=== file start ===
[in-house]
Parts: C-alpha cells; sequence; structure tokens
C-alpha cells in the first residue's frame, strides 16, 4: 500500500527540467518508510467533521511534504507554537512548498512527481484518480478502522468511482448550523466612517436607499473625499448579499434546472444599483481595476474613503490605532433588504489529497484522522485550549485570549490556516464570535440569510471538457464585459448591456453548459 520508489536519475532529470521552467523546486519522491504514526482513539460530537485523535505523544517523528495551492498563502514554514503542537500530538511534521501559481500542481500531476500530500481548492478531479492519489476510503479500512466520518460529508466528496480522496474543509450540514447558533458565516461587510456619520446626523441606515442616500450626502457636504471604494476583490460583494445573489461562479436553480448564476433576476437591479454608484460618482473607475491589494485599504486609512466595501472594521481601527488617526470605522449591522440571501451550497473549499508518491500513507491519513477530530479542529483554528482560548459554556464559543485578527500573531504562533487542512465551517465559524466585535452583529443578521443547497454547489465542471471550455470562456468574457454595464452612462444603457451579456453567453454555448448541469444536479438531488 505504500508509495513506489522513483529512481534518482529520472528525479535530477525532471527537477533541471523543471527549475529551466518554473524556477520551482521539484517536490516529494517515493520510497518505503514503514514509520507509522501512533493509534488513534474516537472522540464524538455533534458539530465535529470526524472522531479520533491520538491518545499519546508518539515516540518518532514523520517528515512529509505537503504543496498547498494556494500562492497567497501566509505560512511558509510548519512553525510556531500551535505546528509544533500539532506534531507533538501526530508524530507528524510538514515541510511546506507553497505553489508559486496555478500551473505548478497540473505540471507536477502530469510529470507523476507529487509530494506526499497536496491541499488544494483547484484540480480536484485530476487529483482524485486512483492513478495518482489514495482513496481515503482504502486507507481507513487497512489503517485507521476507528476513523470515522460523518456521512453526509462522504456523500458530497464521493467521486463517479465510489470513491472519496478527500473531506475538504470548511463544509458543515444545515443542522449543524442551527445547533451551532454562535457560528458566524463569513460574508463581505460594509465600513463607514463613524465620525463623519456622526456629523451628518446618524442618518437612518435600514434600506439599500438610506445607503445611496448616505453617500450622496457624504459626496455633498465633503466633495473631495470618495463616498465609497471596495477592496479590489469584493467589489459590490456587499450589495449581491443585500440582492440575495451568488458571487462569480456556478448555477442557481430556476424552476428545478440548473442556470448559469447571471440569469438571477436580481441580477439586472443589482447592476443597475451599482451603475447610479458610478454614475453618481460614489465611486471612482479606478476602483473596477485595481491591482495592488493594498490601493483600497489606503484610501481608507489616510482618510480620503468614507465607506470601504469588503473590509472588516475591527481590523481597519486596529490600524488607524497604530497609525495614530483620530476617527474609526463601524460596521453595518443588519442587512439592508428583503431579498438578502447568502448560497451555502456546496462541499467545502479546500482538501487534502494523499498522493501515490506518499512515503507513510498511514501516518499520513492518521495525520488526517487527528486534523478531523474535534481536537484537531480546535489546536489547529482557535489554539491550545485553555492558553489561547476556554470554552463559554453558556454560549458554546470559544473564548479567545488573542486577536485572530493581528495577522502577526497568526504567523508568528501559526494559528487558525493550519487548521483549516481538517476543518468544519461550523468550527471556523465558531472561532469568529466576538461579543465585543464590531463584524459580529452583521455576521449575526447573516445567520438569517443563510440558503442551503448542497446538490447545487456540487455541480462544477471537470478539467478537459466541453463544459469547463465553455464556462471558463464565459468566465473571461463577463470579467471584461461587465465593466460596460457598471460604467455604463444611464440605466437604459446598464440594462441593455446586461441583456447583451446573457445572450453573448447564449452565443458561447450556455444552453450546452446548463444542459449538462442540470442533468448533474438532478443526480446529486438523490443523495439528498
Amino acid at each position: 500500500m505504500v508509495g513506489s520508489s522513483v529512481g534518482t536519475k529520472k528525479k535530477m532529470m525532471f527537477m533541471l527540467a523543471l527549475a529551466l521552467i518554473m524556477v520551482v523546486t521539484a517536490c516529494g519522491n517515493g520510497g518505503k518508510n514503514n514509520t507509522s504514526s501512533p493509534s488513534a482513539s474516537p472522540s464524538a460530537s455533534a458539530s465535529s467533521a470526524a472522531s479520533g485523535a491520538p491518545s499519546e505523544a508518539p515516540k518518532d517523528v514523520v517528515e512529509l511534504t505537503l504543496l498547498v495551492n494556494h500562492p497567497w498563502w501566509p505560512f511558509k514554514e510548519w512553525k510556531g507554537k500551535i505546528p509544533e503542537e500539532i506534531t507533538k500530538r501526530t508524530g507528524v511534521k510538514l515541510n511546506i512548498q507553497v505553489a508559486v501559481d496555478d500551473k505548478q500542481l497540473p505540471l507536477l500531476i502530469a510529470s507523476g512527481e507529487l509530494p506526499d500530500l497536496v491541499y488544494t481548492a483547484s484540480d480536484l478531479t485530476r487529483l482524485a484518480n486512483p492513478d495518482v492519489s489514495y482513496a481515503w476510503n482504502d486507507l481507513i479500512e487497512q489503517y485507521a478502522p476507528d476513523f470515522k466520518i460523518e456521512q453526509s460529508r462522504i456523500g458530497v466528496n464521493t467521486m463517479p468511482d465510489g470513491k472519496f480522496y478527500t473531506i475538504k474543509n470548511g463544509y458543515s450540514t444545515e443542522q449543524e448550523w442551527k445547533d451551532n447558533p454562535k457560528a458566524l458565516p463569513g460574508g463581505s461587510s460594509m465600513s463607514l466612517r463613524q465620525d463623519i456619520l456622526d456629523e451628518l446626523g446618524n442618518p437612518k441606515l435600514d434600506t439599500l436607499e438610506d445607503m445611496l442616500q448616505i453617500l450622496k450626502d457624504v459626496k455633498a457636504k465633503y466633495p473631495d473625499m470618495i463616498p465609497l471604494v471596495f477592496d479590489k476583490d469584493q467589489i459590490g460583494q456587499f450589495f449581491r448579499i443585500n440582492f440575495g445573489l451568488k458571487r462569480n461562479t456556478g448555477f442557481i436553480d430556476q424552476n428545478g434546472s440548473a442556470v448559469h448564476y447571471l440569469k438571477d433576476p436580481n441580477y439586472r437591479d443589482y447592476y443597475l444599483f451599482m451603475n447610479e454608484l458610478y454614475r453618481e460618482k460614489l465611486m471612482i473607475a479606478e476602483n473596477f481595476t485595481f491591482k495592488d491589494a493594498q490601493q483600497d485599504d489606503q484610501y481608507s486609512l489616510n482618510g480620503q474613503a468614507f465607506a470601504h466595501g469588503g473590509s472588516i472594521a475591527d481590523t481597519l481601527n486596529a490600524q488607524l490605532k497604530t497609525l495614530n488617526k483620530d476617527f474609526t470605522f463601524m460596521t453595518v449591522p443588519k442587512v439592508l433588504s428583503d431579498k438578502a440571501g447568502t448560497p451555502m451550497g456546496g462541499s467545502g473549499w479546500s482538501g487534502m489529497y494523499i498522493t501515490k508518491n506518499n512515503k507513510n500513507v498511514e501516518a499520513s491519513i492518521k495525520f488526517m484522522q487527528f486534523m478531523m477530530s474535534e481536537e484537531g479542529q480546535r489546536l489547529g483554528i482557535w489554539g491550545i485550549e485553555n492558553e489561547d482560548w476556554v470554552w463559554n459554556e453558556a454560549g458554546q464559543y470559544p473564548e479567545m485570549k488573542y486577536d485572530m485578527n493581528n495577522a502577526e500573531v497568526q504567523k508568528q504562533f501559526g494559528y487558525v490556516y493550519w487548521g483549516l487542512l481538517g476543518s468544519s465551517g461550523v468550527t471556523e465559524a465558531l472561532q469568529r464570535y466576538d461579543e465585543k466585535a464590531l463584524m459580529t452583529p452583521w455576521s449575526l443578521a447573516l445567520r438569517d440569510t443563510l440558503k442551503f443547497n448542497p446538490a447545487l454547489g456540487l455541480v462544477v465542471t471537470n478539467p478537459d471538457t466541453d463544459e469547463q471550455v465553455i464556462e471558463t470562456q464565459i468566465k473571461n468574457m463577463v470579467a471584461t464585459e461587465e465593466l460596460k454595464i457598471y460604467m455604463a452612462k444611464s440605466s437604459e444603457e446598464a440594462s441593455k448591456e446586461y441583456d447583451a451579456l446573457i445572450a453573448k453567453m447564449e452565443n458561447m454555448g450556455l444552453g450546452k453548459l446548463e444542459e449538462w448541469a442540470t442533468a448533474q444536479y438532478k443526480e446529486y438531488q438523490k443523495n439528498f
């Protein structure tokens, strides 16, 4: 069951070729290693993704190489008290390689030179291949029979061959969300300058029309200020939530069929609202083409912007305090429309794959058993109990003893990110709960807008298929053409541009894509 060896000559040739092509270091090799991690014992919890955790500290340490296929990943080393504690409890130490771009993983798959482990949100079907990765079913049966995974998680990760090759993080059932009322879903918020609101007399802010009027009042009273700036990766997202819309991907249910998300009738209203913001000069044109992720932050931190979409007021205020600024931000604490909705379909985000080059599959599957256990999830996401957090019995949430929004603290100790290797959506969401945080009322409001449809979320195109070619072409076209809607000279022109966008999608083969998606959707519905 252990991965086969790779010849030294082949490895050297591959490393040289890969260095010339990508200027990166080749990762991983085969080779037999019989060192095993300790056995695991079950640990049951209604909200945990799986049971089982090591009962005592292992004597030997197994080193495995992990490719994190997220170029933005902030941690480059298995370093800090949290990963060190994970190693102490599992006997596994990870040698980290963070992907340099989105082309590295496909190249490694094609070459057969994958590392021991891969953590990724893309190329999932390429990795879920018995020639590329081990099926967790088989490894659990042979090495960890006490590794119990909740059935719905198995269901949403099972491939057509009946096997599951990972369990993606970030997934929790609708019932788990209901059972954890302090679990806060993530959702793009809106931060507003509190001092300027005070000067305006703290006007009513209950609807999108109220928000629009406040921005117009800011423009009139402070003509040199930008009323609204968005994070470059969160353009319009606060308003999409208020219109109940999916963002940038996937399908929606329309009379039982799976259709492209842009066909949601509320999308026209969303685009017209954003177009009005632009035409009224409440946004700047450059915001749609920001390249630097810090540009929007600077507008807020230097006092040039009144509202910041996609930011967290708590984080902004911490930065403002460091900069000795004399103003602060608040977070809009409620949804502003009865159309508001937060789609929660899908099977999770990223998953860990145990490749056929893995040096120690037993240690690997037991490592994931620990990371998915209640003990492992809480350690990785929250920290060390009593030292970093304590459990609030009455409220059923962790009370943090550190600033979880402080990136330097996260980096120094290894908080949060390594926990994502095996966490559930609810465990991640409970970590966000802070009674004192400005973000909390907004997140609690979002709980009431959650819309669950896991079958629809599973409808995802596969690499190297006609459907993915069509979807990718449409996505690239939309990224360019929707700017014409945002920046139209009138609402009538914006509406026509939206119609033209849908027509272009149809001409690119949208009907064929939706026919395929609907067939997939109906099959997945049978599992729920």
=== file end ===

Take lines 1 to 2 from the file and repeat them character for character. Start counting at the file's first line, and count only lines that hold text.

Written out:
[in-house]
Parts: C-alpha cells; sequence; structure tokens